Gays in Lebanon Just Snagged a Major Victory

Gays in Lebanon protesting with pride flags and banners

LGBT rights activists in Lebanon are celebrating a historic ruling that reversed the criminalization of gay sex in Lebanon. The case, which concluded in January, was released on Tuesday in Legal Agenda, a quarterly magazine published by an NGO of the same name.

Judge Naji El Dahdah, of Jdeide Court, Beirut, threw out the case in which the Lebanese state accused a transgender woman of having a same-sex relationship with a man, on Jan. 28. The verdict relied on a December 2009 ruling by Judge Mounir Suleiman that consensual homosexual relations were not "against nature" and could therefore not be prosecuted under Article 534 of Lebanon's penal code, which prohibits sexual relations that are "contradicting the laws of nature," and makes them punishable by up to a year in prison. "Man is part of nature and is one of its elements, so it cannot be said that any one of his practices or any one of his behaviors goes against nature, even if it is criminal behavior, because it is nature's ruling," Suleiman said.

Suleiman's 2009 ruling was a result of a legal campaign led by LGBT organization, Helem (an Arabic acronym for "Lebanese Protection of Lesbians, Gays, Bisexuals and Transgenders") of which annulling Article 534 was a primary goal. "It's a big step; it shows we're moving in the right direction," Helem co-founder and prominent LGBT rights activist Georges Azzi told the Daily Star. "The more we have decisions like this, the more Article 534 becomes irrelevant. Any legal change takes a lot of time but at least this article might stop being used to persecute gay and transgender people in Lebanon," he said.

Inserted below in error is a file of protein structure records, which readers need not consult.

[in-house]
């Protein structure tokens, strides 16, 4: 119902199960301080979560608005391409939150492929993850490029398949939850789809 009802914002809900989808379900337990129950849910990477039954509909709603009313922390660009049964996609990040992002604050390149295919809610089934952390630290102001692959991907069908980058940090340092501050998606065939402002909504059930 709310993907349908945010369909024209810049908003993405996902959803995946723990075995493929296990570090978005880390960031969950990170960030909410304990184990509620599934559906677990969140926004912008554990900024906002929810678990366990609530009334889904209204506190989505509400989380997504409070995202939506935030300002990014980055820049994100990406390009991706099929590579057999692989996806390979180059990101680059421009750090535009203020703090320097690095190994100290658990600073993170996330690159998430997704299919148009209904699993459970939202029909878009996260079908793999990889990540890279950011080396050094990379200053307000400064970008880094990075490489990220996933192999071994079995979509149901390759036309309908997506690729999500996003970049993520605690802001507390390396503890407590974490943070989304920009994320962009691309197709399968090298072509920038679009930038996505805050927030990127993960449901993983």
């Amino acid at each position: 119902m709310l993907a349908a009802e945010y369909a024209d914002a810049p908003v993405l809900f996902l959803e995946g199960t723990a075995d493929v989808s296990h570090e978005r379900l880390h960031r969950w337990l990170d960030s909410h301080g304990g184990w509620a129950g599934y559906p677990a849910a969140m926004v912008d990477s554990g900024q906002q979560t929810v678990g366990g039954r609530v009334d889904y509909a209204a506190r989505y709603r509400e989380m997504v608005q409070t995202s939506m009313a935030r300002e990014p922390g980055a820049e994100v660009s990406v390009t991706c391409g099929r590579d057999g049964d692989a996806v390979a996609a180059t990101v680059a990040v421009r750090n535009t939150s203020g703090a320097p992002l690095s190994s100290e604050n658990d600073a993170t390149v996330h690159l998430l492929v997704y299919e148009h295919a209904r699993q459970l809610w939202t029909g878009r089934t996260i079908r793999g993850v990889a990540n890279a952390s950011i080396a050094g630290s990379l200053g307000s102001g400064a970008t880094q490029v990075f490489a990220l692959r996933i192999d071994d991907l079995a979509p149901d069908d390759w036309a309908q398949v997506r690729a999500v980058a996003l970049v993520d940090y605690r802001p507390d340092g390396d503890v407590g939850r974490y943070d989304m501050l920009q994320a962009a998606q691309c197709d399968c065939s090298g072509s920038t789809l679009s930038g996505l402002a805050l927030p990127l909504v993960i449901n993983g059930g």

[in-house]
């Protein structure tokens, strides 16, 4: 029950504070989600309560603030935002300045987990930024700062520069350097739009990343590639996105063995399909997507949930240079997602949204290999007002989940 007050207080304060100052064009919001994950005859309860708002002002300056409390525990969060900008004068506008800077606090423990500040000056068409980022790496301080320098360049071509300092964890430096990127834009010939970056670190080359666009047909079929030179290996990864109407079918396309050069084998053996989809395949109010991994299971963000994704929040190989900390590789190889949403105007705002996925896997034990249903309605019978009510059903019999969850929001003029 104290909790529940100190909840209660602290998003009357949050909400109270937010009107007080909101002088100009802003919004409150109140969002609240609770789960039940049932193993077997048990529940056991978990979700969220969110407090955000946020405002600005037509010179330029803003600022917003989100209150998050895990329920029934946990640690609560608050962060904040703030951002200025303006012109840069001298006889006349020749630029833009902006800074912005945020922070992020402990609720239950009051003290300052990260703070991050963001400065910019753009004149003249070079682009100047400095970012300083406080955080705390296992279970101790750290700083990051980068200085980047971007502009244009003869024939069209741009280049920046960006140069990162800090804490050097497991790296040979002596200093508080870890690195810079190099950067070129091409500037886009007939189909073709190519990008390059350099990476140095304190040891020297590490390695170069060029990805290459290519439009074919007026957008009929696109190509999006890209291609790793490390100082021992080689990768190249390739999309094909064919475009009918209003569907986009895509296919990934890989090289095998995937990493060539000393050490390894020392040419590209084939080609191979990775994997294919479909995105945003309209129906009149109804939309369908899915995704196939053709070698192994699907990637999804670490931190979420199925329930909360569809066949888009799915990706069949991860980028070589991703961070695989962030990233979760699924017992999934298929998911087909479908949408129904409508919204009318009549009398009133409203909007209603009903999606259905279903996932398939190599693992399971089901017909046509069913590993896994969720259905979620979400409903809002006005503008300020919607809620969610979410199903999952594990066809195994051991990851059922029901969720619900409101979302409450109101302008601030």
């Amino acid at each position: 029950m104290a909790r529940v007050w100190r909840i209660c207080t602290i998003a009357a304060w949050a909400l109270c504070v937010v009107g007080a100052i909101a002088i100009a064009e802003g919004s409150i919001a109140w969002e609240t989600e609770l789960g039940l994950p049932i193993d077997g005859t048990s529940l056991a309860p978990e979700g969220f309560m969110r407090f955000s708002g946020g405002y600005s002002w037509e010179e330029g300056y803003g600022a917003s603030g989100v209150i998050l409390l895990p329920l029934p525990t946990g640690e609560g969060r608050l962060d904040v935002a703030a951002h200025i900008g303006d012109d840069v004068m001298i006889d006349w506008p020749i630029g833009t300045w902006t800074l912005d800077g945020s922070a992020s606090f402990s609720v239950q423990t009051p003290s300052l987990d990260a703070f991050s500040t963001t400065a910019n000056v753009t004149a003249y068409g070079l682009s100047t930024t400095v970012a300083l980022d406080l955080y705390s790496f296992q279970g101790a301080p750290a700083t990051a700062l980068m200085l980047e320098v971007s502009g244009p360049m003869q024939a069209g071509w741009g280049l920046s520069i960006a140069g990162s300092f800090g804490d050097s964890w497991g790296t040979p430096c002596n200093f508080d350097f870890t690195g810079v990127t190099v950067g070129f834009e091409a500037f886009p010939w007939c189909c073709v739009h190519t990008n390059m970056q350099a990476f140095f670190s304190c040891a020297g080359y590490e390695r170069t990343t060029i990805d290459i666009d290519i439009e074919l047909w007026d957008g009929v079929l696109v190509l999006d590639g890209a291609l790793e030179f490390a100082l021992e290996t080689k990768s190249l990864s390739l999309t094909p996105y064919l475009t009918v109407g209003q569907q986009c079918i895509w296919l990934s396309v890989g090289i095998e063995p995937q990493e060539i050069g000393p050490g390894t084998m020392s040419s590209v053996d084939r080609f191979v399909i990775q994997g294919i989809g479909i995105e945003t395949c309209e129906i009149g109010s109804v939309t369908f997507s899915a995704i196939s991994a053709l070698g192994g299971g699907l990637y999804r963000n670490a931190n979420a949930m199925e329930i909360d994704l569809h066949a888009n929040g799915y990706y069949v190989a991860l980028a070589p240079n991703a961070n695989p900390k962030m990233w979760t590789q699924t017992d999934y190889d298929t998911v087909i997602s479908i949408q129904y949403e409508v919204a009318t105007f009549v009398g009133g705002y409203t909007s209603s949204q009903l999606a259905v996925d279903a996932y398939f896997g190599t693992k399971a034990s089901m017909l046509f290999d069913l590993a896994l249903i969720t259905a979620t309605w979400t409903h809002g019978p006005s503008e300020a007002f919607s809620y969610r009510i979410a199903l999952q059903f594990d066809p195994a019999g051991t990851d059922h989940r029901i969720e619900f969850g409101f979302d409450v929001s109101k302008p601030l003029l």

This is, without a doubt, a major milestone in LGBT rights in conservative Lebanon. According to Pew Research, as of 2013, an overwhelming 80% of the Lebanese public believes homosexuality should not be accepted by society, while 18% believes it should be accepted by society.

But still, the country's LGBT rights victories are mounting, slowly but surely. Last year, the Lebanese Psychiatric Society ruled that homosexuality is not a mental disorder and does not need to be treated. They even said that "conversion therapy" seeking to "convert" gays has no scientific backing — hear that, PFOX?

With the dedication of activists groups like Helem, which is the first organization in the Arab world to set up a gay and lesbian community center and has been praised for consistently breaking new ground in a country that criminalizes homosexuality where violence and abuse are persistent problems, the momentum to liberate gay, lesbian, transgender and bisexual people from persecution is not just alive in the U.S., but also in even some of the most religiously orthodox corners of the world.